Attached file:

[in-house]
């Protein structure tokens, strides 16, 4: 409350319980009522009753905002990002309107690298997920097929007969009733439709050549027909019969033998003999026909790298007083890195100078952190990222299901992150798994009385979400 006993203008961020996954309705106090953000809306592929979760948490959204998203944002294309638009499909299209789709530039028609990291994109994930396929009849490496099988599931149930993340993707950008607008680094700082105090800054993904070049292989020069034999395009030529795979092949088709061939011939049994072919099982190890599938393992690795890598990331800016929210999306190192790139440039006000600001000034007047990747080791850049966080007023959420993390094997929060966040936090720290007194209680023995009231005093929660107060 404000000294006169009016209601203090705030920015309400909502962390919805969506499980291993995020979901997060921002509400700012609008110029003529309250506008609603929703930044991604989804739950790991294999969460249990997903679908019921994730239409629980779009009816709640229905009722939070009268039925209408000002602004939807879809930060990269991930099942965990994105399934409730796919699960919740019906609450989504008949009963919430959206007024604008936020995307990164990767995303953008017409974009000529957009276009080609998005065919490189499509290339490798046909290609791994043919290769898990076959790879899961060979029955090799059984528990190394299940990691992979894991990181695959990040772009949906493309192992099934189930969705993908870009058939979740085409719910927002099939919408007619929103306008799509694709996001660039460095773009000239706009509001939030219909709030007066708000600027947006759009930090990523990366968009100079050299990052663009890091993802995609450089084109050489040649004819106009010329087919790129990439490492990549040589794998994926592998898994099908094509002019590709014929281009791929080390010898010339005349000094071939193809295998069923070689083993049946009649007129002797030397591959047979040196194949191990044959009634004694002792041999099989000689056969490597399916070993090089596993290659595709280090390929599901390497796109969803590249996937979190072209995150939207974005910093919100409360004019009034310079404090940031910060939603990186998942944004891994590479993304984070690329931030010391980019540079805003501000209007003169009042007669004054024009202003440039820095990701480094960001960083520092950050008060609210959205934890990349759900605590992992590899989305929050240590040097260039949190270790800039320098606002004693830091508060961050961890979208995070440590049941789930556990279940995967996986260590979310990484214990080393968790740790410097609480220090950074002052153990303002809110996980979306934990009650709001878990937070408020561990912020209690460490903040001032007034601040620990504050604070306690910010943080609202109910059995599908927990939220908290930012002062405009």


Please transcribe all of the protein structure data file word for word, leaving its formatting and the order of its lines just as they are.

[in-house]
């Protein structure tokens, strides 16, 4: 409350319980009522009753905002990002309107690298997920097929007969009733439709050549027909019969033998003999026909790298007083890195100078952190990222299901992150798994009385979400 006993203008961020996954309705106090953000809306592929979760948490959204998203944002294309638009499909299209789709530039028609990291994109994930396929009849490496099988599931149930993340993707950008607008680094700082105090800054993904070049292989020069034999395009030529795979092949088709061939011939049994072919099982190890599938393992690795890598990331800016929210999306190192790139440039006000600001000034007047990747080791850049966080007023959420993390094997929060966040936090720290007194209680023995009231005093929660107060 404000000294006169009016209601203090705030920015309400909502962390919805969506499980291993995020979901997060921002509400700012609008110029003529309250506008609603929703930044991604989804739950790991294999969460249990997903679908019921994730239409629980779009009816709640229905009722939070009268039925209408000002602004939807879809930060990269991930099942965990994105399934409730796919699960919740019906609450989504008949009963919430959206007024604008936020995307990164990767995303953008017409974009000529957009276009080609998005065919490189499509290339490798046909290609791994043919290769898990076959790879899961060979029955090799059984528990190394299940990691992979894991990181695959990040772009949906493309192992099934189930969705993908870009058939979740085409719910927002099939919408007619929103306008799509694709996001660039460095773009000239706009509001939030219909709030007066708000600027947006759009930090990523990366968009100079050299990052663009890091993802995609450089084109050489040649004819106009010329087919790129990439490492990549040589794998994926592998898994099908094509002019590709014929281009791929080390010898010339005349000094071939193809295998069923070689083993049946009649007129002797030397591959047979040196194949191990044959009634004694002792041999099989000689056969490597399916070993090089596993290659595709280090390929599901390497796109969803590249996937979190072209995150939207974005910093919100409360004019009034310079404090940031910060939603990186998942944004891994590479993304984070690329931030010391980019540079805003501000209007003169009042007669004054024009202003440039820095990701480094960001960083520092950050008060609210959205934890990349759900605590992992590899989305929050240590040097260039949190270790800039320098606002004693830091508060961050961890979208995070440590049941789930556990279940995967996986260590979310990484214990080393968790740790410097609480220090950074002052153990303002809110996980979306934990009650709001878990937070408020561990912020209690460490903040001032007034601040620990504050604070306690910010943080609202109910059995599908927990939220908290930012002062405009």